posted by Suzy Shuraym

“A provocative ad that equates Muslim radicals with savages is set to go up in the city’s subway system as violent protests over an anti-Islamic film ridiculing the Prophet Muhammad sweep over much of the Muslim world.

“A conservative blogger who once headed a campaign against an Islamic center near the Sept. 11 terror attack site won a court order to post the ad in 10 subway stations next Monday. The ad reads, ‘In any war between the civilized man and the savage, support the civilized man. Support Israel. Defeat Jihad.’”

Read the rest here.

What’s your response to Pamela Geller’s latest?

Previous Posts

Qu'ran Recitation Apps That Don’t Include Female Voices
As the Independence Day celebrations draw near, it's time to talk (once again) about the role of women in American Islam. Yes, this blog (despite digressions abroad) centers on Muslims in the United States. Women here are regarded differently ...

posted 7:16:51pm Jul. 02, 2015 | read full post »

Stories of Resilience
Theme for the 52nd annual convention of the Islamic Society of North America is "Stories of Resilience: Strengthening the American Muslim Narrative". The confab takes place September 4 through 7, 2015, in the Donald E. Stephens Convention ...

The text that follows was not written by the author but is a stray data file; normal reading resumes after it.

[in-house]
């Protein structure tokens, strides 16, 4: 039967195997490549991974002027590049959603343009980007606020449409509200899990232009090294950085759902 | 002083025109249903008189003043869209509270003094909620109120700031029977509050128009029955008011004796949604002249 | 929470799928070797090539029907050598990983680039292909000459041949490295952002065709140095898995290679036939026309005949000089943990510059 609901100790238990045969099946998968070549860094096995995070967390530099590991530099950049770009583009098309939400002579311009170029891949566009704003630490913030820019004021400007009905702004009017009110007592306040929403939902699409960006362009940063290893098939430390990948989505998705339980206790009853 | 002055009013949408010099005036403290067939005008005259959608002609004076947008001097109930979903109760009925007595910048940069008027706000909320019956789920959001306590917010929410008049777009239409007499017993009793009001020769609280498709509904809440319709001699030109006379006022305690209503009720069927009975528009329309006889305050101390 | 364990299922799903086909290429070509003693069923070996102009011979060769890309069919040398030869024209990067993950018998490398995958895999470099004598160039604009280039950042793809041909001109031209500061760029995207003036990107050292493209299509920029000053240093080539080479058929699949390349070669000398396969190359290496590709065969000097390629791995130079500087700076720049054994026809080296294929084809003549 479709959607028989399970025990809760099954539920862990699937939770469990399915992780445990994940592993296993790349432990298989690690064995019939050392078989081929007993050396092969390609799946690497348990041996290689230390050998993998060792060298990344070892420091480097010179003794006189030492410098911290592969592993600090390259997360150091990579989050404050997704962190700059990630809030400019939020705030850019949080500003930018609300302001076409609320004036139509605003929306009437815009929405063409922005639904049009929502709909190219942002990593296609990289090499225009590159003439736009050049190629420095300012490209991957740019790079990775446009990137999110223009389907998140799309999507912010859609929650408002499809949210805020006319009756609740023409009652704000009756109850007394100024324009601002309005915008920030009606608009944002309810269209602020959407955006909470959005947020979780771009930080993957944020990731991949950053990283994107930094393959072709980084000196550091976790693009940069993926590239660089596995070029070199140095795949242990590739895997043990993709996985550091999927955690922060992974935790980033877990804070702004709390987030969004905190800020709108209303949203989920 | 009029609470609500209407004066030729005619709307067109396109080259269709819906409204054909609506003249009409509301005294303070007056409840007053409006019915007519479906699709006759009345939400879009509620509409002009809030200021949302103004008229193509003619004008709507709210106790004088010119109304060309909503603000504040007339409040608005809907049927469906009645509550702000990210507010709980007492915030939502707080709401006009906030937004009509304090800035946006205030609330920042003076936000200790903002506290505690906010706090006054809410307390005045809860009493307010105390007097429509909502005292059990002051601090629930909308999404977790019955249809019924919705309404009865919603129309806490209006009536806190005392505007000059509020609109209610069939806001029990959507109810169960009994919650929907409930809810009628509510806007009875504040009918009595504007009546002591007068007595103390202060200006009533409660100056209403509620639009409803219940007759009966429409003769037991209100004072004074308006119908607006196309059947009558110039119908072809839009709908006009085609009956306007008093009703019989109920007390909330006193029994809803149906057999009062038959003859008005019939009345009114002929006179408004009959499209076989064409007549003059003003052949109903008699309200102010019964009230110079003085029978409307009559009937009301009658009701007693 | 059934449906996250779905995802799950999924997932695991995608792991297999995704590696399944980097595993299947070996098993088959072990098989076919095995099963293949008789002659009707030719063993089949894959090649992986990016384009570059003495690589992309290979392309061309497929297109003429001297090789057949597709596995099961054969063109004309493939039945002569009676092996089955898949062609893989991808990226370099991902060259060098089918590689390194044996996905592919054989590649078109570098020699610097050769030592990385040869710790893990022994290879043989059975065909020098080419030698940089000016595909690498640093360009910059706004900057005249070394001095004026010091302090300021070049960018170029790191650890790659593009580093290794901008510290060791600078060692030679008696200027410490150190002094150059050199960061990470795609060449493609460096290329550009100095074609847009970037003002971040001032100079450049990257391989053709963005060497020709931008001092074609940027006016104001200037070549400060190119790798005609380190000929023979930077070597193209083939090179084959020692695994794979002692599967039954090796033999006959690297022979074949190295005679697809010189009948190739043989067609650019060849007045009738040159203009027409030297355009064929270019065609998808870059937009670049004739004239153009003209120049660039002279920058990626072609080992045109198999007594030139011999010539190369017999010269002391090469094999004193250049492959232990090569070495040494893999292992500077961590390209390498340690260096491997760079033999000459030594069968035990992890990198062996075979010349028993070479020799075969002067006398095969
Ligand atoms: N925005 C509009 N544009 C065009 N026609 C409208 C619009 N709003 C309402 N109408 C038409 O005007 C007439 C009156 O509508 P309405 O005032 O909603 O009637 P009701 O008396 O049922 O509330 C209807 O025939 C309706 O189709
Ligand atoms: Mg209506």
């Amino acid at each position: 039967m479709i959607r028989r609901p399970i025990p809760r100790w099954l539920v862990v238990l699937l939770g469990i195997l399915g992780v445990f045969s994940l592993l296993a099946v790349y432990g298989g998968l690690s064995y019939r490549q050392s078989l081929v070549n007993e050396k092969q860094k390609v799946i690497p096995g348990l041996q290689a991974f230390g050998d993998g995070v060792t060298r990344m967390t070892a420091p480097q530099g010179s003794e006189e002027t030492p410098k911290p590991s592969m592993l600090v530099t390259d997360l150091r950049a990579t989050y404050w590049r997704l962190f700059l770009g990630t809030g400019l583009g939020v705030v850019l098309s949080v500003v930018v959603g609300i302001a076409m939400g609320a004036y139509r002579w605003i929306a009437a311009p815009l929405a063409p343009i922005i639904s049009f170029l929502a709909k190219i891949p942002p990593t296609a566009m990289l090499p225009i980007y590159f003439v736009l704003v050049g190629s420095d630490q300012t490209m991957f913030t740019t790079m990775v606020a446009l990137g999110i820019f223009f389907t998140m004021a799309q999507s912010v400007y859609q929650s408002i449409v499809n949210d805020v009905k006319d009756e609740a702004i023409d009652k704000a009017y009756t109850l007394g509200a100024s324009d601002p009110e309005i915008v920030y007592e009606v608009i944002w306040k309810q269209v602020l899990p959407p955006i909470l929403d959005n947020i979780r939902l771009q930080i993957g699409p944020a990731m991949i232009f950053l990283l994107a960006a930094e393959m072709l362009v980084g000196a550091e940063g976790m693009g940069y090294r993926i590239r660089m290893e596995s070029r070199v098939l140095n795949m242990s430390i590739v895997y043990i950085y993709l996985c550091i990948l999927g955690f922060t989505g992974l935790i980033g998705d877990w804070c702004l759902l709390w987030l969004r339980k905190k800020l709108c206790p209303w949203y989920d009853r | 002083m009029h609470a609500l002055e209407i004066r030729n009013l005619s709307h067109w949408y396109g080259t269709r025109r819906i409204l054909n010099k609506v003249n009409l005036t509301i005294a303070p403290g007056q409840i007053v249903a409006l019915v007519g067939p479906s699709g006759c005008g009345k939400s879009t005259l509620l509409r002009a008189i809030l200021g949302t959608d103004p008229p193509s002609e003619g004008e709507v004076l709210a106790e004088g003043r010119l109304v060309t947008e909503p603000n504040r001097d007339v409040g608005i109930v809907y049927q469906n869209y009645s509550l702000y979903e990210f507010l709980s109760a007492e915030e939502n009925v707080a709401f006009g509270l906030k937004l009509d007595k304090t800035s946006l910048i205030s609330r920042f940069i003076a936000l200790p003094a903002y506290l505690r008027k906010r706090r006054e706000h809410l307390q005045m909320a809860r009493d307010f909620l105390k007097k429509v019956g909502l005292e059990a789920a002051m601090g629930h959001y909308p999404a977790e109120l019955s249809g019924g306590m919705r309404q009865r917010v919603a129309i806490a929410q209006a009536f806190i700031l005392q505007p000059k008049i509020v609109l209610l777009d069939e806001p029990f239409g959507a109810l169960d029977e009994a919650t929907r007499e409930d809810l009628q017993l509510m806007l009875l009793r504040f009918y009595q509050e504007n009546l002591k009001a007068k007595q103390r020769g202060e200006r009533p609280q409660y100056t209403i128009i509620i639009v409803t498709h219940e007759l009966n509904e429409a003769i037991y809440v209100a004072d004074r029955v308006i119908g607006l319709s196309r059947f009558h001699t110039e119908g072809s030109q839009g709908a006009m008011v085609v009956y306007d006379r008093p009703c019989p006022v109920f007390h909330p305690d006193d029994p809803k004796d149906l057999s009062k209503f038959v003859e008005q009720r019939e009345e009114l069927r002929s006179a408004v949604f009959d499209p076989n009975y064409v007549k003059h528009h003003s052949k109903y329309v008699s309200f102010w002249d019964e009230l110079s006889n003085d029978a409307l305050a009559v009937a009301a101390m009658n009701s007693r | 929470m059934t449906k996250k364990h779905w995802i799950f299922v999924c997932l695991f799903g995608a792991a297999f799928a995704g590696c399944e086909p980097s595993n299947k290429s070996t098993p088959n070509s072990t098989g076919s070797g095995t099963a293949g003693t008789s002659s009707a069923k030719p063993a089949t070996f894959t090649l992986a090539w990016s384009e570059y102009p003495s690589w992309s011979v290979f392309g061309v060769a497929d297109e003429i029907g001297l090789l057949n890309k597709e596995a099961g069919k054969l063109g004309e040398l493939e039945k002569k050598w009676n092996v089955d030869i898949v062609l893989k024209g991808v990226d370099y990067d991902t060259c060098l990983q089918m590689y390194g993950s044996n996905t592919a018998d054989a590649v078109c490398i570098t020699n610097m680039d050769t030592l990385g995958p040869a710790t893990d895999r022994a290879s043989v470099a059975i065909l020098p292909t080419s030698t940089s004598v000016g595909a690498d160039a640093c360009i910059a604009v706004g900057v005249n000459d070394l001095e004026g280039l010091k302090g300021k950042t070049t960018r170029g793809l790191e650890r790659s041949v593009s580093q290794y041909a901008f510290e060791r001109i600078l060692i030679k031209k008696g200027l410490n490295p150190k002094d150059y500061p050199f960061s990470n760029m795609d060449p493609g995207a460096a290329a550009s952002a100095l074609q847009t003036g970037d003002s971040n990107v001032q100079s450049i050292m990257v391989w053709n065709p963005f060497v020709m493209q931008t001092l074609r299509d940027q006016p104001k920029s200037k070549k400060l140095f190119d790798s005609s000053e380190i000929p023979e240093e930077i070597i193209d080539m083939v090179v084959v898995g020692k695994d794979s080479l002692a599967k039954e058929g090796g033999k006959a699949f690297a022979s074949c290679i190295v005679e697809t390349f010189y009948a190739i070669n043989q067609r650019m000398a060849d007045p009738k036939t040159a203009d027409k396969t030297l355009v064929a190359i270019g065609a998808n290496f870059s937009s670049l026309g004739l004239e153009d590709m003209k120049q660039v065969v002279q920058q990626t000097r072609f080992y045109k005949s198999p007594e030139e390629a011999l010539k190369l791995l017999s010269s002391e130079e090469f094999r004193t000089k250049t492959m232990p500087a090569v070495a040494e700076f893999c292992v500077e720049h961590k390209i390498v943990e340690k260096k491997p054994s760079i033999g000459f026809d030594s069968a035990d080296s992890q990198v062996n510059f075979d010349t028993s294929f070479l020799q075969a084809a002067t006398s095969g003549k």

posted 1:40:40pm Jun. 22, 2015 | read full post »

No-Fly List Dispute
"Four Muslim men who have accused FBI agents of putting them on a no-fly list because they refused to become informants want to pursue damages against the agents even though the travel ban has been lifted, the men's lawyers told a federal judge ...

posted 1:38:23pm Jun. 18, 2015 | read full post »

The Hijab Dilemma
“Every time I walk into the room, the first thought is, ‘There’s a Muslim,’ ” said Ms. [Zahra] Cheema, 25, the American-born daughter of Pakistani immigrants, describing that moment when she meets with a potential employer or argues a ...

posted 1:29:36pm Jun. 11, 2015 | read full post »

Hijab as Religious Expression
"The Supreme Court ruled 8-1 on Monday that retailer Abercrombie & Fitch may have violated workplace discrimination law when it turned down a Muslim job applicant because she wore a hijab, even though her religious beliefs never came up in ...

posted 1:09:17pm Jun. 02, 2015 | read full post »

Advertisement


Report as Inappropriate

You are reporting this content because it violates the Terms of Service.

All reported content is logged for investigation.